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Watch for These 4 Workers’ Comp Litigation Trends in 2022

From COVID-19 compensability disputes to whether marijuana is reimbursable, here are four litigation trends shaping workers’ comp. From whether COVID-19 is reimbursable to developments in medical marijuana’s compensability, it has been a busy year for workers’ comp decisions at both the state and federal level.

Courts are continuing to make decisions on other, more common matters, such as when workers’ comp is an exclusive remedy as well.

Last month, the National Council on Compensation Insurance (NCCI) released its November 2021 Court Case update , highlighting a number of key decisions and litigation trends affecting the industry. Here are four of the top trends from the report. 1) COVID-19 Related Cases

NCCI’s report spotlighted four cases where either the compensability of COVID-19 or workers’ comp as an exclusive remedy is being tested in the courts.

In the first case, See’s Candies, Inc. et al. v. Superior Court of Los Angeles County , California’s Second Appellate District court will decide whether the workers’ comp exclusive remedy would prevent a lawsuit from a See’s Candies employee who alleges that the candy makers’ failure to implement sufficient safety protocols caused her to contract the virus, leading to her husband’s eventual death from COVID-19 .

A similar decision was reached this August in the case Ingino-Cacchioli v. Infinity Consulting Sols . In this case, the Superior Court of Delaware ruled that a surviving spouse of an employee who contracted COVID-19 while at work needs to file a workers’ comp claim before filing a tort suit against the employer.

The court has put off reaching a decision on this case until the state’s ​​Industrial Accident Board determines whether the employee contracted COVID-19 at work.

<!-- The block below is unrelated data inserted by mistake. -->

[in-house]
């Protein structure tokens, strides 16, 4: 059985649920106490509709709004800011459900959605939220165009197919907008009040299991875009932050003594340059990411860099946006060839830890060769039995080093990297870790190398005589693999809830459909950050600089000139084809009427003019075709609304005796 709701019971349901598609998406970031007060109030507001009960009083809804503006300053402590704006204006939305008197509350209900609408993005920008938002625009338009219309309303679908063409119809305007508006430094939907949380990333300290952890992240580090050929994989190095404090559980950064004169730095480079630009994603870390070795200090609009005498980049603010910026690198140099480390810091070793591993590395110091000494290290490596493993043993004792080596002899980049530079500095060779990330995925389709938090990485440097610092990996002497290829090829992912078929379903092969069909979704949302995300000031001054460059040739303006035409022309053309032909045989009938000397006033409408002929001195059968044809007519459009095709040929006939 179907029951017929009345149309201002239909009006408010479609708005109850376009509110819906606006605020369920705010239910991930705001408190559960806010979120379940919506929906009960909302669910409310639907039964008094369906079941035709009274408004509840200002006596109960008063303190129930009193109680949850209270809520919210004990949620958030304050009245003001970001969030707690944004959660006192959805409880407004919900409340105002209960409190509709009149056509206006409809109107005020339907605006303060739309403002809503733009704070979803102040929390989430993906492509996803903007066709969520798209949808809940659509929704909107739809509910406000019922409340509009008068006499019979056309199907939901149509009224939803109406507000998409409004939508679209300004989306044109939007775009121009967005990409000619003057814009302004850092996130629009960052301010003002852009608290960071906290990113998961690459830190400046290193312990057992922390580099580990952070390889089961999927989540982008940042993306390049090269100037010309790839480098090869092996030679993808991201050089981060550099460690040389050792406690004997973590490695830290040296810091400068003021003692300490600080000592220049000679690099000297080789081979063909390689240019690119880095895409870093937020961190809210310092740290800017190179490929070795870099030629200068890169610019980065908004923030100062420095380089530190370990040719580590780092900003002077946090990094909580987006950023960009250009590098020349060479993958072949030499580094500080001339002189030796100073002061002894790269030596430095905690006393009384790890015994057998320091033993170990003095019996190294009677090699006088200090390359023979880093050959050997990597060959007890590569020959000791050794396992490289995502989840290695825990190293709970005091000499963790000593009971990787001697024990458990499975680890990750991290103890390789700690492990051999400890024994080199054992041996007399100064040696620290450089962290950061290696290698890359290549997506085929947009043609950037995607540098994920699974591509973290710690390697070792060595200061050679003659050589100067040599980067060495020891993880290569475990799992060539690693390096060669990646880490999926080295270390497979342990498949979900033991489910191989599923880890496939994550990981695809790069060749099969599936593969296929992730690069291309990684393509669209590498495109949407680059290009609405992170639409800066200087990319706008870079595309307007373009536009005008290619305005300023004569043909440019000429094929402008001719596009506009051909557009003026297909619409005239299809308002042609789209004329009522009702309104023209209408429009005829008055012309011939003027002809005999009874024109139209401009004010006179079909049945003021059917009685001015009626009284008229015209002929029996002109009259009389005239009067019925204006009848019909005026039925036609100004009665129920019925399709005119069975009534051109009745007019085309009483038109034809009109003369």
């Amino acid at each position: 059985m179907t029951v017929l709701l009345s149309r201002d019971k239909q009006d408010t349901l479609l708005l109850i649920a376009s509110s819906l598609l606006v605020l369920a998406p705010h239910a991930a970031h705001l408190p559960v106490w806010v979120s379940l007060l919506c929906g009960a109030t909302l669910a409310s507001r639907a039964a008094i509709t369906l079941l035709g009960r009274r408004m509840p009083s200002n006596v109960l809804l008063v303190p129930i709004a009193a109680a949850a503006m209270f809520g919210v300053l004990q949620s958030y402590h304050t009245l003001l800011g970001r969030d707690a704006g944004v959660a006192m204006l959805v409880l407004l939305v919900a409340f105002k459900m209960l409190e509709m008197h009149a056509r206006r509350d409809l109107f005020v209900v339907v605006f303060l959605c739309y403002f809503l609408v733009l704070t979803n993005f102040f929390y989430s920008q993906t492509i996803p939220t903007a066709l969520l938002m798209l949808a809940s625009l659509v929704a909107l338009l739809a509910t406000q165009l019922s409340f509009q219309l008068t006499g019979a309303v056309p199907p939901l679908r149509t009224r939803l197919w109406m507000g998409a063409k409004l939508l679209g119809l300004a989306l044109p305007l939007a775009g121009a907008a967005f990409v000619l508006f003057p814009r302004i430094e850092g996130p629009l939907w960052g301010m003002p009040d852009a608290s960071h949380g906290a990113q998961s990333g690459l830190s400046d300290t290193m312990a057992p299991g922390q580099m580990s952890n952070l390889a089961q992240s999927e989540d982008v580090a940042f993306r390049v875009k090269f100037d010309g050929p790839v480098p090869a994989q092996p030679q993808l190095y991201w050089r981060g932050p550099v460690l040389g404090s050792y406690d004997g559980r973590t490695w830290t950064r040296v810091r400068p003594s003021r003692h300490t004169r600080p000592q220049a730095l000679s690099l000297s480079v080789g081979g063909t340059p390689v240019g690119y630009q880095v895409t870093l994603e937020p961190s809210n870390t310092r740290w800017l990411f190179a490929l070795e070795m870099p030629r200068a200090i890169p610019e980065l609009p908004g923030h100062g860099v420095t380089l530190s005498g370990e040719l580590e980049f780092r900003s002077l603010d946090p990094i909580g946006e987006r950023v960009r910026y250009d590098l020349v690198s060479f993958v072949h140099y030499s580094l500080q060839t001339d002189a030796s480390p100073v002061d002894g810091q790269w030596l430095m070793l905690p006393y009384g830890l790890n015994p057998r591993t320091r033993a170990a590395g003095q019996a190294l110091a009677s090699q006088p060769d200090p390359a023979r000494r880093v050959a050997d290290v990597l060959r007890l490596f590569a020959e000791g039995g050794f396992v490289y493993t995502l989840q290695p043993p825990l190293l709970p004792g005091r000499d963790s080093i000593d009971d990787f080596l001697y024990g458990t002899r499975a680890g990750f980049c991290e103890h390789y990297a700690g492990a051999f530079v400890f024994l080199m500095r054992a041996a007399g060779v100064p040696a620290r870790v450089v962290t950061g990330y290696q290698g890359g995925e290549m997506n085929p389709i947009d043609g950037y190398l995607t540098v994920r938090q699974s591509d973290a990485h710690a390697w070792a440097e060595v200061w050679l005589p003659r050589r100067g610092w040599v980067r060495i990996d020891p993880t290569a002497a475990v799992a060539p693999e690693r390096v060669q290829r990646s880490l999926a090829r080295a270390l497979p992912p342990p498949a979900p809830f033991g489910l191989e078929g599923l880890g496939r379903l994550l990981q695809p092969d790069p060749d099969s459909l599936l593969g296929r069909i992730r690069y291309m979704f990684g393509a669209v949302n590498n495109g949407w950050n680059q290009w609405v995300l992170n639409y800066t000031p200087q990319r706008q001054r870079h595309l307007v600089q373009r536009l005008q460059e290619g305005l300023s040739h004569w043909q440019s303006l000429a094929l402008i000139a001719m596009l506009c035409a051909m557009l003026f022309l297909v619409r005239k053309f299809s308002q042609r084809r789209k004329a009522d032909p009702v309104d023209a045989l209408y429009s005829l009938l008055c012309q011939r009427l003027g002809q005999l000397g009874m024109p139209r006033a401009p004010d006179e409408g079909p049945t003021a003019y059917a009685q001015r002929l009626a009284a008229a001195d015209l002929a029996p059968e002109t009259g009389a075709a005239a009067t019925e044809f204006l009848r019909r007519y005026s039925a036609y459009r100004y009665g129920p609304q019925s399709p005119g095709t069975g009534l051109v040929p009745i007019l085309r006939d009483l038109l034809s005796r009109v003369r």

The other two cases NCCI highlighted consider whether or not COVID-19 is compensable.

In West v. The Nichols Center, the Mississippi Workers’ Compensation Commission determined that a nursing home could deny workers’ comp benefits to a nurse who claimed she contracted the virus at work.

The commission noted that the nurse failed to present medical records or other evidence that her positive COVID-19 diagnosis was the result of an exposure in the workplace.

Talavera v. Bob’s Super Saver, Inc. examines a knottier issue. In this case, an injured worker sued for workers’ comp benefits, after contracting the virus during a physical therapy appointment for a previous injury.

The Kansas Workers Compensation Appeals Board ruled that in this case treatments were compensable as the exposure during PT was analogous to a new injury resulting from medical malpractice, which would be covered. 2) Exclusive Remedy Cases

NCCI noted that employers “remain interested in cases addressing challenges to the constitutionality and scope of exclusive remedy.”As such, the organization included five recent cases that tested the scope of the provision in its roundup. The cases they highlighted occurred in Pennsylvania, South Carolina, Virginia, Wisconsin and Idaho.The cases in Pennsylvania, South Carolina and Idaho found that the exclusive remedy provision did not apply to various employers, but for differing reasons.In Pennsylvania’s case, the state Superior Court handed down a decision favoring the employee […]

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